We have all heard this phrase before – “If you want something you never had, then you got to do something you have never done.” Then there is the flipside to the coin where “all good things happen to those who wait.” As a time-starved recruiter, how far should you persist with a candidate before you draw a line and move on to the next best alternative?
Case in point – so I took on a recruiting assignment recently that came with a very specific request. My client, a company that maintains truck transmissions, had only one candidate (let’s call him Bill) in mind and my mission was to convince Bill, their purple squirrel, to accept the offer. I thought I had a reasonable chance of making this happen, as I usually do.
[bctt tweet=”What should you do when you meet a candidate who’s just not that into you?” username=”ATCevent”]
Bill and I met at a nice little café in Port Melbourne, together with my client, where I delivered the one-page proposition and explained how the job would be a perfect fit. I had never felt more like an agent in my life. I also varied the offer on the fly in response to Bill’s comments to try and make it more attractive to him. It was almost a perfect proposition for someone in his position. He was intrigued but not convinced and eventually declined.
3 more conversations ensued after that meeting where I tried to get Bill across the line but he said no each time. However, he was willing to take on a casual consulting role as long as there was no conflict of interests with his current employer. That was really only a half-win for me and not the outcome I was looking for.
It eventually got to a point where I find myself questioning the virtue of my persistence. Should I start looking for alternatives? How do you know where and when to draw the line under a candidate who is just not that into you?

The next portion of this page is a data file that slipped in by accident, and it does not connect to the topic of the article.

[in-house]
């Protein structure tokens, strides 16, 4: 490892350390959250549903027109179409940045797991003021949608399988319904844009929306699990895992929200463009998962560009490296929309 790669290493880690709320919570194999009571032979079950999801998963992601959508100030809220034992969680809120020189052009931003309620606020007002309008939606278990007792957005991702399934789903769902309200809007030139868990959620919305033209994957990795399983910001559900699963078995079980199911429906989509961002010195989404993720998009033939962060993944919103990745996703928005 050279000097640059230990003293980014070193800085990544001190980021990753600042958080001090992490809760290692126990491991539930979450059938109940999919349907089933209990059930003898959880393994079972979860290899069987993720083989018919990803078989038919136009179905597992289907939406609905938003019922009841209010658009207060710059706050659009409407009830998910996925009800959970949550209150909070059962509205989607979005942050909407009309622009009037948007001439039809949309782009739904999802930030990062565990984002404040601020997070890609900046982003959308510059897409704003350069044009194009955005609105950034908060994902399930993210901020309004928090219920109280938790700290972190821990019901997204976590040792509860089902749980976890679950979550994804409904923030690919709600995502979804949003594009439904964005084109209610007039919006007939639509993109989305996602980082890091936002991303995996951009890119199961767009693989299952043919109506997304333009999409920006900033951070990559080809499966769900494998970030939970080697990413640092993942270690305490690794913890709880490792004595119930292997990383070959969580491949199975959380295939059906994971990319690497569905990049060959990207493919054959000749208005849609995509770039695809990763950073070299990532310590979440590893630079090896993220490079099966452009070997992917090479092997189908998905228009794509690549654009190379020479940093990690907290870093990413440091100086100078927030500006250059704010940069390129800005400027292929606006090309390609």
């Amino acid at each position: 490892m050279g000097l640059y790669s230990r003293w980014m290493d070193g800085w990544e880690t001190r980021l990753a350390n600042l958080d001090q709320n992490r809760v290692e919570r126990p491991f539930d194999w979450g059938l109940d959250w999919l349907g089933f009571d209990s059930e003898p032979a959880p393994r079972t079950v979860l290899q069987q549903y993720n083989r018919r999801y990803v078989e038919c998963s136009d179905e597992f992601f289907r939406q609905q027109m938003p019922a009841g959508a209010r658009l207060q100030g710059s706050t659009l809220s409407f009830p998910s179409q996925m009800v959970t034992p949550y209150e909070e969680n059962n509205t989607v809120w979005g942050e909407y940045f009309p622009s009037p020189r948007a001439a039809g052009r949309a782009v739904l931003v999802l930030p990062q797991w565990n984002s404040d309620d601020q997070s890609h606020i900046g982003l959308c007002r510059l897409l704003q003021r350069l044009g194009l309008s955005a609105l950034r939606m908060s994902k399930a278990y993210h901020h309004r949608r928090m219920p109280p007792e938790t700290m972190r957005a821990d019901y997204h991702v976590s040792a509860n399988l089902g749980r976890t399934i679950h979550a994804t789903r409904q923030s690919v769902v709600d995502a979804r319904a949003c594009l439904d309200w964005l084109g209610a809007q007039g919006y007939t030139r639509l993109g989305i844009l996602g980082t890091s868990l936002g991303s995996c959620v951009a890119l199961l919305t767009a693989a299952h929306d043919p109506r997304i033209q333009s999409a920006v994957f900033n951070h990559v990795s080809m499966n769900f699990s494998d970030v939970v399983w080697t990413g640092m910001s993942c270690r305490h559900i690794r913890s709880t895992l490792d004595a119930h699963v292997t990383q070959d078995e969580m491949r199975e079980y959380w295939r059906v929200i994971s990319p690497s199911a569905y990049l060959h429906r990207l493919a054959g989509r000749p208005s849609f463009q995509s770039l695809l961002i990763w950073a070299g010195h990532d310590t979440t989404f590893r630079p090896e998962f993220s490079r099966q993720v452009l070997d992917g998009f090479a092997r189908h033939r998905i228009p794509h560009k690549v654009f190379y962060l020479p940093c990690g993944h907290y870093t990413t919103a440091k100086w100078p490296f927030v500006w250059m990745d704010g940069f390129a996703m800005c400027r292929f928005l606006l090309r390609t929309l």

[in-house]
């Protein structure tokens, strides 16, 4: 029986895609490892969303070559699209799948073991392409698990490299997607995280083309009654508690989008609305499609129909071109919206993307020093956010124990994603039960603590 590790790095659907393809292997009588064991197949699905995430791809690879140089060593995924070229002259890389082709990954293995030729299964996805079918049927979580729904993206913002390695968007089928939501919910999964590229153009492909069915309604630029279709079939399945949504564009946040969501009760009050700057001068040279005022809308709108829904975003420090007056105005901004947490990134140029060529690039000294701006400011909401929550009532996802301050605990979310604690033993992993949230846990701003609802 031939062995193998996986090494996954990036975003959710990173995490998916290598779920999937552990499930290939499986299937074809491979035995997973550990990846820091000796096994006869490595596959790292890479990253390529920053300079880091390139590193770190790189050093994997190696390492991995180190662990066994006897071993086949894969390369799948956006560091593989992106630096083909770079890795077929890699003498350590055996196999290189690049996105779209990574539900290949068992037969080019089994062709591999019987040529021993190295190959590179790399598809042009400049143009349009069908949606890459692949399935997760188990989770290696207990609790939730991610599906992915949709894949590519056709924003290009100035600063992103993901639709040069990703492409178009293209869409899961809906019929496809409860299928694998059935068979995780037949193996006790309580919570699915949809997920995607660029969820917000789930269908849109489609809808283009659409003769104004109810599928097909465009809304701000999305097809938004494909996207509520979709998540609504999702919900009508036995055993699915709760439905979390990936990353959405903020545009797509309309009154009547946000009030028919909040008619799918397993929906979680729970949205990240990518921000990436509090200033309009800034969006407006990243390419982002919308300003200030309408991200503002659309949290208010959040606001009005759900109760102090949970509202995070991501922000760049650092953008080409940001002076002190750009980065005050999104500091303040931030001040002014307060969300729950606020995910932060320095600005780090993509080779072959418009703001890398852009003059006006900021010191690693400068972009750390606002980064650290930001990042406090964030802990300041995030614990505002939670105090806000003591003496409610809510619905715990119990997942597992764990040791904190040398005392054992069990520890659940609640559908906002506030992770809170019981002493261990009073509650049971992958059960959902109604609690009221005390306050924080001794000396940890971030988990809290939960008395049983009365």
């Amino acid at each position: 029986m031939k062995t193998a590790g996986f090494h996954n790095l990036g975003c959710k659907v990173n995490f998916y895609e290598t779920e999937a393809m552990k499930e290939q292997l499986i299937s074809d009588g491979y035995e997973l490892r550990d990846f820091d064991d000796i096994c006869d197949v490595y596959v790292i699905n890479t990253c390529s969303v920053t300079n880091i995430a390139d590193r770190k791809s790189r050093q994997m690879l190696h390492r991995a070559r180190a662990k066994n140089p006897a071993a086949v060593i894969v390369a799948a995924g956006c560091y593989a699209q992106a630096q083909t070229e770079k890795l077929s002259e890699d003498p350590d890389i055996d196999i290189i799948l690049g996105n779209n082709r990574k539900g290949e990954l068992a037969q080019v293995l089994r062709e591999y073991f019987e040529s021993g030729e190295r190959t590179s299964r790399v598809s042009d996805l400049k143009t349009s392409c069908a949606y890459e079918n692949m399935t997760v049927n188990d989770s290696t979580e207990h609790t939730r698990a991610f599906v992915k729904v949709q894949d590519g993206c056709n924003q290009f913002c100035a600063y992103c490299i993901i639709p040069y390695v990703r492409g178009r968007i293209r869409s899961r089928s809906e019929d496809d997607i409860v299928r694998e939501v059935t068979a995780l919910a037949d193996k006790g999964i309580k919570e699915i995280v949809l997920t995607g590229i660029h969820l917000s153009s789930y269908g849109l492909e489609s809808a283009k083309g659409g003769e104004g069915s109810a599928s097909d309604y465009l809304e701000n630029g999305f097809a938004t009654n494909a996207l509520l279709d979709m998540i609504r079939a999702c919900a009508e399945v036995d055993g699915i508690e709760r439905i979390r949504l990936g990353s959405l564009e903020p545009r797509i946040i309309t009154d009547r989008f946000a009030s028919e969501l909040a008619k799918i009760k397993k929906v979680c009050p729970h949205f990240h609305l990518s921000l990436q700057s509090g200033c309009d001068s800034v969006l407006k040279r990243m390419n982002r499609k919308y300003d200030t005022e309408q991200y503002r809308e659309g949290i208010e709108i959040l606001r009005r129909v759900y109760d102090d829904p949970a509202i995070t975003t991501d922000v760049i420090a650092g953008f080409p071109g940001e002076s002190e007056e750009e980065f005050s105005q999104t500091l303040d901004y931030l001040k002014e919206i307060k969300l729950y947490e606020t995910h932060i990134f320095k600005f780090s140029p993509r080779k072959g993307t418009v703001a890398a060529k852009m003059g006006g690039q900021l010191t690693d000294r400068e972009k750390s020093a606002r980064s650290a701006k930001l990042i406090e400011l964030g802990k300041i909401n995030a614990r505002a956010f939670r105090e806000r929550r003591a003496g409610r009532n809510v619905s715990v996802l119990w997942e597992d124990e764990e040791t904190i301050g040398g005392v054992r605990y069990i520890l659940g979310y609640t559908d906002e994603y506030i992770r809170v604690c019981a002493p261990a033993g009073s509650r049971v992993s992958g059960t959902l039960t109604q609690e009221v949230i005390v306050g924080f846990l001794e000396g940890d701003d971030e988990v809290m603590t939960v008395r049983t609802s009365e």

Here are some tips to help you decide:
Your candidate’s goals and your client’s personal mission don’t match up
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Trevor has worked in the Recruitment, Information Technology and the Finance industries in various professional consulting roles. He is a recognised leader in human capital management for large organisations and is an active speaker at industry conferences in Australia and New Zealand. In his previous role, Trevor was the Managing Director of an Australasian consultancy business that consulted and operated Managing Vendors at many of Australia’s and New Zealand’s largest organisations.
Since the establishment of HCMS, Trevor has consulted to BHP, Coles Myer, Crown Casino, ASB Bank and Waitemata and Auckland District Health Boards in relation to their enterprise recruitment models including Recruitment Technology, Recruitment Processes, Preferred Recruitment Supplier Agreements and implementing and optimising Recruitment Centres.
Trevor is a subject matter expert in Recruitment Technology and Resource Management and has assisted many organisations to improve their effectiveness in these areas.